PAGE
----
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Soviet Union (former) Nationalities of the Caucasus
Sources: The Library of Congress Country Studies; CIA World Factbook
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    A small mountainous region in the southwestern portion of the Soviet Union known as the Caucasus has been the home to three major nationalities--the Armenians, Georgians, and Azerbaydzhanis--and to twenty-four minor nationalities. The three major nationalities had their own union republics along the southern slopes of the Caucasus Mountains, sometimes known as the Transcaucasus. The other nationalities resided in their own autonomous republics or autonomous oblasts, mostly along the northern slopes of the Caucasus Mountains, or lived scattered within the boundaries of the three Caucasian republics or the Russian Republic. Over 15.7 million people, or 5.5 percent of the total population of the Soviet Union in 1989, lived in the Caucasus, a region not much larger than the territory of the three Baltic republics. Although they have shared historical experiences, the three major nationalities of the Caucasus have far greater differences than the three Baltic nationalities or the three East Slavic nationalities. The differences are particularly sharp between the Azerbaydzhanis and the Armenians and Georgians. The Turkic-speaking Azerbaydzhanis are Muslims. Culturally and historically linked to both Iran and Turkey, they have not experienced independent statehood except for a brief period after the fall of the tsarist government in 1917. Both Armenians and Georgians have been Christian since the fourth century, and their history of independent statehood dates back to classical antiquity.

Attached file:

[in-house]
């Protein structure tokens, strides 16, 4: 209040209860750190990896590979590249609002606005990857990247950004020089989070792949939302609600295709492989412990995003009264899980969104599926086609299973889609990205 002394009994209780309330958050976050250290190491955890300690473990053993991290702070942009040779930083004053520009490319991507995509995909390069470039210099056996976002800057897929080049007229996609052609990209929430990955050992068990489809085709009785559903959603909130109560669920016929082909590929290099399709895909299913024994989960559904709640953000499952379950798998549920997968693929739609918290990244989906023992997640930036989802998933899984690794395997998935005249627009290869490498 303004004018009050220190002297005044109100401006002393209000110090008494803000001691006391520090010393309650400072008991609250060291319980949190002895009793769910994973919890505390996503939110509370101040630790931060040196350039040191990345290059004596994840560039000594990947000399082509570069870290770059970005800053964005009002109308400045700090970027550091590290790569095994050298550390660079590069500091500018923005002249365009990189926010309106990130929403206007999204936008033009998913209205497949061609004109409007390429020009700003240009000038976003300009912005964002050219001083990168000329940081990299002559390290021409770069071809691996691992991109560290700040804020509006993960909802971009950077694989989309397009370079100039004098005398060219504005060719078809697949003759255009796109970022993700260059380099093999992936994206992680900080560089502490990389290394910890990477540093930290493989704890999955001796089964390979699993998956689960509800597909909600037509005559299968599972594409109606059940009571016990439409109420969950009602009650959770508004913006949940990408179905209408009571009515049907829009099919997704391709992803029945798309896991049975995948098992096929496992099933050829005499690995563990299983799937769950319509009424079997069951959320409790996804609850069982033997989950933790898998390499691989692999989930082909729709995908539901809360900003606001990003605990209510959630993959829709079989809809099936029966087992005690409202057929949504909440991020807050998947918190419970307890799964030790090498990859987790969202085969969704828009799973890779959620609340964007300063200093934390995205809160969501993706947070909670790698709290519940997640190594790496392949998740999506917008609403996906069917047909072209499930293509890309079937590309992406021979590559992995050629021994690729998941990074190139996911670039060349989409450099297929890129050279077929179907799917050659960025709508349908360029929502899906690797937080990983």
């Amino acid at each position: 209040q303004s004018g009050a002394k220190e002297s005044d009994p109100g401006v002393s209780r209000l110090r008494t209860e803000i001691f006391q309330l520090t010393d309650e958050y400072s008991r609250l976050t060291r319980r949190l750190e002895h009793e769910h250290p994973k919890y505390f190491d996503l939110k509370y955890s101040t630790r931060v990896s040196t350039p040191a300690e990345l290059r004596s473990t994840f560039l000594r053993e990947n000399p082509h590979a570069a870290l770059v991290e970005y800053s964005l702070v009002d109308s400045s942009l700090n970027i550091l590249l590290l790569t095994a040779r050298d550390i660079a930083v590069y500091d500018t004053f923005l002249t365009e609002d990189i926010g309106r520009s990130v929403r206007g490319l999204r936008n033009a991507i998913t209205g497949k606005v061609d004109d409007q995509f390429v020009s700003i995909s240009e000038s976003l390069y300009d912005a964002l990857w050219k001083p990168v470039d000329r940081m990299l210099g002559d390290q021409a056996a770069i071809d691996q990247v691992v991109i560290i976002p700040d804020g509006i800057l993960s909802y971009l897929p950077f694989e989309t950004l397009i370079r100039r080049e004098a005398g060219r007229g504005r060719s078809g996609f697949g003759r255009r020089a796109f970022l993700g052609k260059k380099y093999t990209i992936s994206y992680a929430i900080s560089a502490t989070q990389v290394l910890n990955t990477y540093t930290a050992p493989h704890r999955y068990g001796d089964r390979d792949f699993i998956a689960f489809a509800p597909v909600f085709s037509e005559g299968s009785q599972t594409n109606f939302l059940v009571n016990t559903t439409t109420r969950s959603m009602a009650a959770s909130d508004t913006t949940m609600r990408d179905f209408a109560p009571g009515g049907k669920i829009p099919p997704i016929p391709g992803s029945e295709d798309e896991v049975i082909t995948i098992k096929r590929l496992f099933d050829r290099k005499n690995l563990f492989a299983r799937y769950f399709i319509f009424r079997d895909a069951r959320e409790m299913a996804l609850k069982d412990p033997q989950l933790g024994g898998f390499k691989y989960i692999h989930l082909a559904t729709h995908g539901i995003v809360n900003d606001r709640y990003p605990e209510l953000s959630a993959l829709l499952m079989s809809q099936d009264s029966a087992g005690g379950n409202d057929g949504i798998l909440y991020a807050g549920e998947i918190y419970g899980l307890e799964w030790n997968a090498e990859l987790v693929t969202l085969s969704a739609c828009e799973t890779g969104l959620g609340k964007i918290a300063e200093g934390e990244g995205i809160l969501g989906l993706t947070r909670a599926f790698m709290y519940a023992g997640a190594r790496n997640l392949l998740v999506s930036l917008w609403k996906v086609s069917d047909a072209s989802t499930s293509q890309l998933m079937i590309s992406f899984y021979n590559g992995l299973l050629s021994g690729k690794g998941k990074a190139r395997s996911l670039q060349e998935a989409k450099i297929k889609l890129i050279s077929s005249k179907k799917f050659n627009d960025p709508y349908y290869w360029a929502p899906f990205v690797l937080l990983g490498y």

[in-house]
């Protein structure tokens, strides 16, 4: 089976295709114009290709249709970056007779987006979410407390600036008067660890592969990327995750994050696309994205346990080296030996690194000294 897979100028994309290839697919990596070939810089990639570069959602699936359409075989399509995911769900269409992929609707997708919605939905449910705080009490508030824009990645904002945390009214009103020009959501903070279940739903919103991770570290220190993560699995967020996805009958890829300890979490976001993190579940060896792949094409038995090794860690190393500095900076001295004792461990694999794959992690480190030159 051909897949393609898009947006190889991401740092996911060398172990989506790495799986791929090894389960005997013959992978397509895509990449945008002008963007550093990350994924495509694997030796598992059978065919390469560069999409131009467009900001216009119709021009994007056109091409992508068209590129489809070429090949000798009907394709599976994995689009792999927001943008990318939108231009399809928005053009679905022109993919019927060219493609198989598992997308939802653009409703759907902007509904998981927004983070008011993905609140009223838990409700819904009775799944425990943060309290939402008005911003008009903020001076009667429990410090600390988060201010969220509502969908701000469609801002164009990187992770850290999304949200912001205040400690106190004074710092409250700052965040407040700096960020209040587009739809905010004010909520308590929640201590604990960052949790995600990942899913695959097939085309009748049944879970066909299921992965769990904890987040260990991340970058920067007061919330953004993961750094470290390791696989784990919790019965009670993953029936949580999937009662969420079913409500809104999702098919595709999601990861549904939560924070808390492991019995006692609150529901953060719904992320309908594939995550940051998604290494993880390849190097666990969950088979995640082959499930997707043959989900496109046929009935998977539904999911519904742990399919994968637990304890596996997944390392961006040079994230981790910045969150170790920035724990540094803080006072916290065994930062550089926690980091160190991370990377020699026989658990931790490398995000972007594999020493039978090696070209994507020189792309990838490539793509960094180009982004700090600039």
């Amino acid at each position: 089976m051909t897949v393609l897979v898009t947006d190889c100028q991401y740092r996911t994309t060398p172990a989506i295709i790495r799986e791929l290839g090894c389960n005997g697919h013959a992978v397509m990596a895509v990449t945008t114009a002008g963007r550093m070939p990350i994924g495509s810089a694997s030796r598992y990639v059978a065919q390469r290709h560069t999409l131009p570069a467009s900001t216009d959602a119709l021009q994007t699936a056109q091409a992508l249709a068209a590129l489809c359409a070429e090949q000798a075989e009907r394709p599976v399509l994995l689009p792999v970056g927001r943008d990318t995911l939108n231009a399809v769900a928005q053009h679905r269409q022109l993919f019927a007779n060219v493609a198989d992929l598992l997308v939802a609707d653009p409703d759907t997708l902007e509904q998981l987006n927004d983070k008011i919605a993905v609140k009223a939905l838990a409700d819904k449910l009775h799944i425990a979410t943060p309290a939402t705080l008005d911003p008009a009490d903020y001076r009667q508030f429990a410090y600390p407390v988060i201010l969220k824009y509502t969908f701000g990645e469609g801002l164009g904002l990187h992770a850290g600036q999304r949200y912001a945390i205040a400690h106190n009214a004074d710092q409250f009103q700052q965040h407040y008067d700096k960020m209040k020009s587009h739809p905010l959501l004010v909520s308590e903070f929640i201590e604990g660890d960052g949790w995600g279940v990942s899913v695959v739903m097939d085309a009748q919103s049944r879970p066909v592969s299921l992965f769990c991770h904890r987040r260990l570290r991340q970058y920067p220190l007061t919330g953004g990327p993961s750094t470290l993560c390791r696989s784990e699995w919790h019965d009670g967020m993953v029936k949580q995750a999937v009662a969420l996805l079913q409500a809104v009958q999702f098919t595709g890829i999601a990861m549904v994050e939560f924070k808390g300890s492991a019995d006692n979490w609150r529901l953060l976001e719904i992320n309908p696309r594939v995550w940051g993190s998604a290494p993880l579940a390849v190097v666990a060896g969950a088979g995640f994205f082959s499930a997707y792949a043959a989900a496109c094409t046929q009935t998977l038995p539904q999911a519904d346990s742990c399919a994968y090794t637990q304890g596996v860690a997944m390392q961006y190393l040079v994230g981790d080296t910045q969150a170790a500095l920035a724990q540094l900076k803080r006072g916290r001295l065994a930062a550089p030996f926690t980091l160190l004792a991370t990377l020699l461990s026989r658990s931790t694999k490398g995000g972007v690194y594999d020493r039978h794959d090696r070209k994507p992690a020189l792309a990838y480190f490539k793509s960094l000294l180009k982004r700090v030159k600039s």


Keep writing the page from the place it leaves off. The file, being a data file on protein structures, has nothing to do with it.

Data as of May 1989

    NOTE: The information regarding Soviet Union (former) on this page is re-published from The Library of Congress Country Studies and the CIA World Factbook. No claims are made regarding the accuracy of Soviet Union (former) Nationalities of the Caucasus information contained here. All suggestions for corrections of any errors about Soviet Union (former) Nationalities of the Caucasus should be addressed to the Library of Congress and the CIA.

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Revised 10-Nov-04
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